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To celebrate Vikings Live, we have replaced our Roman alphabet with the runic alphabet used by the Vikings, the Scandinavian ‘Younger Futhark’. The ‘Younger Futhark’ has only 16 letters, so we have used some of the runic letters more than once or combined two runes for one Roman letter.

For an excellent introduction to runes, we recommend Martin Findell’s book published by British Museum Press.

More information about how we have ‘runified’ this site


Budai 布袋 (Biographical details)

Budai 布袋 (deity; monk/hermit/nun; Chinese; Male)

Also known as

Budai; Putai; Ho Shang; Hotei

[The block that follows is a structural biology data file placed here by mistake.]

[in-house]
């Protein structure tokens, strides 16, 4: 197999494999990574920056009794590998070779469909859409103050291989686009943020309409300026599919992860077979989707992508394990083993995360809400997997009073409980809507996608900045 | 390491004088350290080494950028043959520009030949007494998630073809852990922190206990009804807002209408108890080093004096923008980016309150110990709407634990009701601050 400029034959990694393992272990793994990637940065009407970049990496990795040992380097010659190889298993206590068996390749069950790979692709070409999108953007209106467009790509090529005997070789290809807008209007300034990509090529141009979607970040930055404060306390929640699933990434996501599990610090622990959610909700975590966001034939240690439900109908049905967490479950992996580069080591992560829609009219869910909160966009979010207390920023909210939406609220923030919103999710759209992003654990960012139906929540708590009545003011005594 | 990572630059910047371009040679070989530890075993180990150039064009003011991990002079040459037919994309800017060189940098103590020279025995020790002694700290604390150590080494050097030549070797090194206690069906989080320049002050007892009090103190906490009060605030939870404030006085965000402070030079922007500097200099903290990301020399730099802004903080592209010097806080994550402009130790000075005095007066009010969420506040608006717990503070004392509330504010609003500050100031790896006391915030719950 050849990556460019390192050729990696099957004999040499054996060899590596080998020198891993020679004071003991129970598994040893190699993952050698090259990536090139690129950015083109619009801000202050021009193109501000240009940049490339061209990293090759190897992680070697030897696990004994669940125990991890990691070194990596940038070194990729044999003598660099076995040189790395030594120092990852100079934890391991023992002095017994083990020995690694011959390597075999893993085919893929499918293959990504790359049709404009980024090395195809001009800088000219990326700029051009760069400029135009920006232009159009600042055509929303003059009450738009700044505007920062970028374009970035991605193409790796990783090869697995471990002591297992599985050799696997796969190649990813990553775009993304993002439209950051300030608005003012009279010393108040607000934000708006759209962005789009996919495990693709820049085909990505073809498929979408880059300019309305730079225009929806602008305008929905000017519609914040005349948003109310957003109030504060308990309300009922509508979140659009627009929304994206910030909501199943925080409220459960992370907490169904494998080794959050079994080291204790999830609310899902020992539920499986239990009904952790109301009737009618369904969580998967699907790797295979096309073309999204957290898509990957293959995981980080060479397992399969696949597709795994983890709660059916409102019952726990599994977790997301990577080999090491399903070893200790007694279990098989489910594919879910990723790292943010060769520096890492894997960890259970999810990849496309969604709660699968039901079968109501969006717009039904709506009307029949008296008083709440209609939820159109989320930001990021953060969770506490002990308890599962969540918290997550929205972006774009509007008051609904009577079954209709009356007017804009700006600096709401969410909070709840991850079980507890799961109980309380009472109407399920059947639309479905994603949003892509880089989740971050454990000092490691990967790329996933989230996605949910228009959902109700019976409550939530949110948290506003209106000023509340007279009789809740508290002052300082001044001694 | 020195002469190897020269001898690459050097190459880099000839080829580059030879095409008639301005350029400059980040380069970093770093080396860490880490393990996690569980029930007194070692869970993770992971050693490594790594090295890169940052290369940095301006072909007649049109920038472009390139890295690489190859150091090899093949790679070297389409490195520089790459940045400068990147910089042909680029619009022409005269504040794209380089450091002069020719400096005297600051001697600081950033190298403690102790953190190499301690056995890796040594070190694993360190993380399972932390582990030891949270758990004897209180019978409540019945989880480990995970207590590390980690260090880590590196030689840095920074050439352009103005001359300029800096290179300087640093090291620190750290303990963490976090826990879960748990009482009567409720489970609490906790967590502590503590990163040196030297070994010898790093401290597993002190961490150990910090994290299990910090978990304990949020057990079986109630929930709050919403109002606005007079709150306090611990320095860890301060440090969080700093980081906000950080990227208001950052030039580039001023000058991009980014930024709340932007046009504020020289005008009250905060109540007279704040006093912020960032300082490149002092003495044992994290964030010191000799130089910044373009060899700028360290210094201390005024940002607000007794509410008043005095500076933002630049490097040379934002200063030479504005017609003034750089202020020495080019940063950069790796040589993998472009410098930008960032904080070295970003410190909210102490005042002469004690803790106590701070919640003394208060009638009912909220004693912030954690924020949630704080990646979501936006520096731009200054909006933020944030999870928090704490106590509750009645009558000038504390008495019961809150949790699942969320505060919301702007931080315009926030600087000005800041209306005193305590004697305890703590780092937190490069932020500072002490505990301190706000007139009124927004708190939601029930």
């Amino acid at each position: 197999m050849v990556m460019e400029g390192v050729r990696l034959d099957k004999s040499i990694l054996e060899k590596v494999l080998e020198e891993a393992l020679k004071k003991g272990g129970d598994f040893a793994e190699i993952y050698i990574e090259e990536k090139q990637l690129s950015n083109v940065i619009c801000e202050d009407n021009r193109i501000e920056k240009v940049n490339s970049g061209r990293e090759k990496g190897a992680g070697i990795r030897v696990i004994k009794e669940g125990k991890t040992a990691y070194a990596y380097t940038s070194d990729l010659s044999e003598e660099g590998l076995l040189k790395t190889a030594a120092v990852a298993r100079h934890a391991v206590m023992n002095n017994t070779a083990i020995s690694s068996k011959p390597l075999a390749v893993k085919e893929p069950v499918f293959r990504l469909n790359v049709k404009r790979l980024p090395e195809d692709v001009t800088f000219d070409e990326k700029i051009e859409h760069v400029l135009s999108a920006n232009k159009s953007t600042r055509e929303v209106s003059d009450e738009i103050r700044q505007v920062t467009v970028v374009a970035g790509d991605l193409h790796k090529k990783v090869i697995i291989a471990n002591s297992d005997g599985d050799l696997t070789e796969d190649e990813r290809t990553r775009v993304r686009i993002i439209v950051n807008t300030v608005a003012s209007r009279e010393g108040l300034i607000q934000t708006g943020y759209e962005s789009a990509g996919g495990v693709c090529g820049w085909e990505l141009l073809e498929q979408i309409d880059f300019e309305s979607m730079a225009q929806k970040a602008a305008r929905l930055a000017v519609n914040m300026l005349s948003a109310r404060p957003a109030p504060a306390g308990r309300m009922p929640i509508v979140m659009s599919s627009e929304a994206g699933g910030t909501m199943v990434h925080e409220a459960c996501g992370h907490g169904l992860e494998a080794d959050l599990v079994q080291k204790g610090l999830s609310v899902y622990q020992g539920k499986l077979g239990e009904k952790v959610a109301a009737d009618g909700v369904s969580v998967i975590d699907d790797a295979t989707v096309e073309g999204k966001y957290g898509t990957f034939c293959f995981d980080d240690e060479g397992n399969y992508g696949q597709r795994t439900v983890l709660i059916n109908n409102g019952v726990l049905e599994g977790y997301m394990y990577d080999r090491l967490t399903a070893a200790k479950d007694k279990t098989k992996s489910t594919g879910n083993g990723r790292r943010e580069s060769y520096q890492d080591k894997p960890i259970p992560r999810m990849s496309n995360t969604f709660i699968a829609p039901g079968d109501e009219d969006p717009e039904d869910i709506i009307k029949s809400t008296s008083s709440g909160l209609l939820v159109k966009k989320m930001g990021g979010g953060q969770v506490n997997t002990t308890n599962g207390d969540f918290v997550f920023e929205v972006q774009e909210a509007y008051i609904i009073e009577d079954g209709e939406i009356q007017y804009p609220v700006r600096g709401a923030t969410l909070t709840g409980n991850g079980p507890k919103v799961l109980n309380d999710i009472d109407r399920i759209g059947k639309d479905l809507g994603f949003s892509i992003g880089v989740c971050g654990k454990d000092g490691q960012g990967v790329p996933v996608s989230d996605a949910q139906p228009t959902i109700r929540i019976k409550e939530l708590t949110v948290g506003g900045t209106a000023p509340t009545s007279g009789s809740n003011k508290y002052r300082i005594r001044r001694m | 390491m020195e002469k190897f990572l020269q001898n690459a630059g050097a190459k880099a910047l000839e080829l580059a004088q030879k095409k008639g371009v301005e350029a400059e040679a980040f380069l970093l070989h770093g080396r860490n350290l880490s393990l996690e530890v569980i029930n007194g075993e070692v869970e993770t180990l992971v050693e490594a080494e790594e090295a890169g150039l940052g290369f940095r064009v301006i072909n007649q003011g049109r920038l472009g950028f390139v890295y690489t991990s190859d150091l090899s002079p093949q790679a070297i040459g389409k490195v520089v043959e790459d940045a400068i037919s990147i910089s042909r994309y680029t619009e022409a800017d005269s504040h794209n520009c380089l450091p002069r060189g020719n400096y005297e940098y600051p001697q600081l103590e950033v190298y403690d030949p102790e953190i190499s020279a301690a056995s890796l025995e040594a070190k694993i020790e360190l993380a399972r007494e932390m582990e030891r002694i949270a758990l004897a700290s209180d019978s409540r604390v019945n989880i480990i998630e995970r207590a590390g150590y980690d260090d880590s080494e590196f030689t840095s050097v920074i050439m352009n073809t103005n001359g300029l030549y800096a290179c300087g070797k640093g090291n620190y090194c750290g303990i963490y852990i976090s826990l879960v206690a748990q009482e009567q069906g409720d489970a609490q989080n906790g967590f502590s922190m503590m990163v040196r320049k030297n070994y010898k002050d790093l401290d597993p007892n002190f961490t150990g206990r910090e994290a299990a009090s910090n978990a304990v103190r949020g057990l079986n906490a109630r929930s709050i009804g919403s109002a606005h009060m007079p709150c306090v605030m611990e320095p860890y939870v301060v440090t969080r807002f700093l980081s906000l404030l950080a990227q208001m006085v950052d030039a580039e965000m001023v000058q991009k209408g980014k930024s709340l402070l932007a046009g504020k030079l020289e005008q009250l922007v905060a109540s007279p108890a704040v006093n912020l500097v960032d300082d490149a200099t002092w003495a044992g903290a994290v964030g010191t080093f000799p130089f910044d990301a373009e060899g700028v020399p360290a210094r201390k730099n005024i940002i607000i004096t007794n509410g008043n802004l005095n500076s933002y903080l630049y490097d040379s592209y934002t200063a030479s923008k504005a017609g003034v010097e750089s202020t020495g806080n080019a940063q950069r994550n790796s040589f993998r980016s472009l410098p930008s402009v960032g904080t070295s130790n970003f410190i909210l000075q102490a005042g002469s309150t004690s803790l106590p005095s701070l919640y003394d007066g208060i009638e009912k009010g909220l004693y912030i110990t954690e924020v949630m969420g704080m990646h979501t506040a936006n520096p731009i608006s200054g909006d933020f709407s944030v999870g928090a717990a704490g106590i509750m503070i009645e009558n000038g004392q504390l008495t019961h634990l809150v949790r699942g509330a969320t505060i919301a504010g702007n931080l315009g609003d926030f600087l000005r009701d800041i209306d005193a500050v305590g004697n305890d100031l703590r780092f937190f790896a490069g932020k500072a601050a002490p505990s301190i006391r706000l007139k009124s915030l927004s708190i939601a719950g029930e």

A semi-legendary itinerant Buddhist monk of 10th century China, often seen in Chinese and Japanese painting. He is depicted as a fat, smiling, bald man with elongated earlobes and a vast spreading stomach. He wears loose robes and usually carries a sack and rosary beads. He is particularly associated with his 'cloth bag', into which he put all the things he found on his travels. Indeed, his name - Ch. Budai; Jap. Hotei - means 'cloth sack'. He is also thought to be an incarnation of Maitreya (Jap. Miroku), the Buddha of the Future. In Japan, he is one of the Seven Gods of Good Fortune (Shichifukujin).